Leicester City vice-chairman Aiyawatt Srivaddhanaprabha has strongly refuted claims suggesting input from senior players influenced the club’s decision to part with Claudio Ranieri.
The Foxes opted to part with their Italian coach in February, just nine months after he guided them to a remarkable Premier League title triumph.
An inability to build on that success cost Ranieri his job, with Leicester sinking to the opposite end of the table and into a relegation battle.
A tough call was made to go in another direction, with Craig Shakespeare having been handed the reins on a short-term basis in an effort to steady the ship.
Srivaddhanaprabha insists that the decision to relieve Ranieri of his duties was taken at board level, with there no opinions sought from the playing staff before wielding the axe.
He told reporters in his native Thailand: "Not a chance. The news that some players come in and ask the owner to fire the manager - impossible.
“If you run the business you should understand that, if employees or a director come and ask if you will fire that manager - if I'm that kind of owner - that's lame. They talk about this because they just don't have anything else to pick on us.”
Pressed further on the thinking behind parting with Ranieri, Srivaddhanaprabha added: "We want to ensure that we're 100 per cent staying (in the Premier League), but his new method (changing tactics) to improve the team was not working.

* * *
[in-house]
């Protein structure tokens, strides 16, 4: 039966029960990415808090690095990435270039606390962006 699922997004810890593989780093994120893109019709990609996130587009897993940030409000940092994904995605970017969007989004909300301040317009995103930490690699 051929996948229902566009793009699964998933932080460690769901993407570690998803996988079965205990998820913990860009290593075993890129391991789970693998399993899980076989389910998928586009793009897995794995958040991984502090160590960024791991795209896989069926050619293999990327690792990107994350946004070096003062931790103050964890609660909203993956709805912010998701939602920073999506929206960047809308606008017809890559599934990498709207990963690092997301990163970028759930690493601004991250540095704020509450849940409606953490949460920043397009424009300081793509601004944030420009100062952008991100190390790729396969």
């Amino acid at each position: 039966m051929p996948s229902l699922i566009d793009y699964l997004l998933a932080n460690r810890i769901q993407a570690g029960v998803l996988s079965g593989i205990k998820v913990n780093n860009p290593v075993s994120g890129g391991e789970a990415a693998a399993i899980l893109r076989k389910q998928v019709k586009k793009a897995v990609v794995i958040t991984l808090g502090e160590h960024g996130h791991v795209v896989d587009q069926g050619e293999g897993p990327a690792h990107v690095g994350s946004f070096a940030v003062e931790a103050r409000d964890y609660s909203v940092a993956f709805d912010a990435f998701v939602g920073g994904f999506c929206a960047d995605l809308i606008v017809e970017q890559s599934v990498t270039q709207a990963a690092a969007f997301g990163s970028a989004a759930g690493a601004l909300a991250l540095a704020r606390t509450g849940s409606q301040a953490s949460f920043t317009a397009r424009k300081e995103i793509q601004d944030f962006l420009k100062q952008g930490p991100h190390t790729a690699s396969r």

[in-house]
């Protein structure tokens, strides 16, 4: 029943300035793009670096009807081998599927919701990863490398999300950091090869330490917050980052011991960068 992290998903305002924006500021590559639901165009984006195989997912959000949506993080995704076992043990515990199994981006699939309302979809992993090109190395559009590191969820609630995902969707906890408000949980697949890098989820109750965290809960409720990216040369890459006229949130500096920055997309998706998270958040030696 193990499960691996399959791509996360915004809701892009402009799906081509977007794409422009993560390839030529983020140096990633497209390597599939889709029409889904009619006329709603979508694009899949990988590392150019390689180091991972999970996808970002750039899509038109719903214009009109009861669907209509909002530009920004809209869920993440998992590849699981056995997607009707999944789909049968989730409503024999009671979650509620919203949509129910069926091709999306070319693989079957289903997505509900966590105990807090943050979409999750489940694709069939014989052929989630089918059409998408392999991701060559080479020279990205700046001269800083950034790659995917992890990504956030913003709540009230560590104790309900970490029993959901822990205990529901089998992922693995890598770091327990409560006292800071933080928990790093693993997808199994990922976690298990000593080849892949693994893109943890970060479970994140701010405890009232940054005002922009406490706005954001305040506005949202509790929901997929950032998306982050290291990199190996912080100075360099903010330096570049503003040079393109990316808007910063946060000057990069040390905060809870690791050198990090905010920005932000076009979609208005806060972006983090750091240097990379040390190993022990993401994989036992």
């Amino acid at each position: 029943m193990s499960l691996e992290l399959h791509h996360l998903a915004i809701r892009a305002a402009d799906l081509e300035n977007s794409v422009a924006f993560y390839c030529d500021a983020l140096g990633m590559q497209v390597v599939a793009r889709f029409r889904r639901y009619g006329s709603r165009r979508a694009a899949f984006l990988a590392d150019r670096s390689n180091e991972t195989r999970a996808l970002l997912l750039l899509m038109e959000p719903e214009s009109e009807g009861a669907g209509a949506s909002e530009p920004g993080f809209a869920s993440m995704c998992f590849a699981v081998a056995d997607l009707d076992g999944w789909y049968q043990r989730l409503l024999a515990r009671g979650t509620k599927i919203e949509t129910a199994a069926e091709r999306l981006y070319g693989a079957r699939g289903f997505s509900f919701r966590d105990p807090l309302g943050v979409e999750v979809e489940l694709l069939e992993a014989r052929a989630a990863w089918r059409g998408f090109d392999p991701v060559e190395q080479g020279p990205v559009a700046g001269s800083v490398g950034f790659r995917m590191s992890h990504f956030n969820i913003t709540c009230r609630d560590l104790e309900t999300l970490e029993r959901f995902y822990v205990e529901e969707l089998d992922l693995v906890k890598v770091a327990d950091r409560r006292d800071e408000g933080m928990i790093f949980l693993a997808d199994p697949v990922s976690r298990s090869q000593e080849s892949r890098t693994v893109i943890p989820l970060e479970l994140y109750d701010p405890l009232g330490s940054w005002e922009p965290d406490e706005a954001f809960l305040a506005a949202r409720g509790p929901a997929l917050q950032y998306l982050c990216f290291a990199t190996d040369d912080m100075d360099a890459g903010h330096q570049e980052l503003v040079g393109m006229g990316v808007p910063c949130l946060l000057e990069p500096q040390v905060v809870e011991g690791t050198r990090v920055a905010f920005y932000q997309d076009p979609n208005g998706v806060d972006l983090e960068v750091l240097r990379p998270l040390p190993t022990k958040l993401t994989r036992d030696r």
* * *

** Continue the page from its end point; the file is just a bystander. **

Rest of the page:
“Players don't understand how to play and need time to adjust. The results were not what this town and also the world were expecting.
"I spoke since last year that Leicester could be in relegation battle this season because this is football, always uncertain. But certainly I made this team to be 'a team' and try to make it the best. We knew that some change will shock the players and lead them to fight more.
"In my view, the manager has to rely on his results. Some were champions last year, then ended up sixth and got fired.”
Leicester also had to deal with the exit of N’Golo Kante to Chelsea last summer, with Srivaddhanaprabha aware that changes in personnel disrupted a settled squad.
He added: "We lost our important player from last season, obviously Kante. We have to admit that he's hard to replace. We tried, but it's very challenging to do.
"The other things is, our players are still human beings. They won the unexpected championship, which cooled their passion, their determination.
“Newcomers also had to adapt to old players as well. We used to play the same 14-15 players through the relegation battle to winning the league. This season we added a lot of players for Champions League and it turns out that the harmony declined.”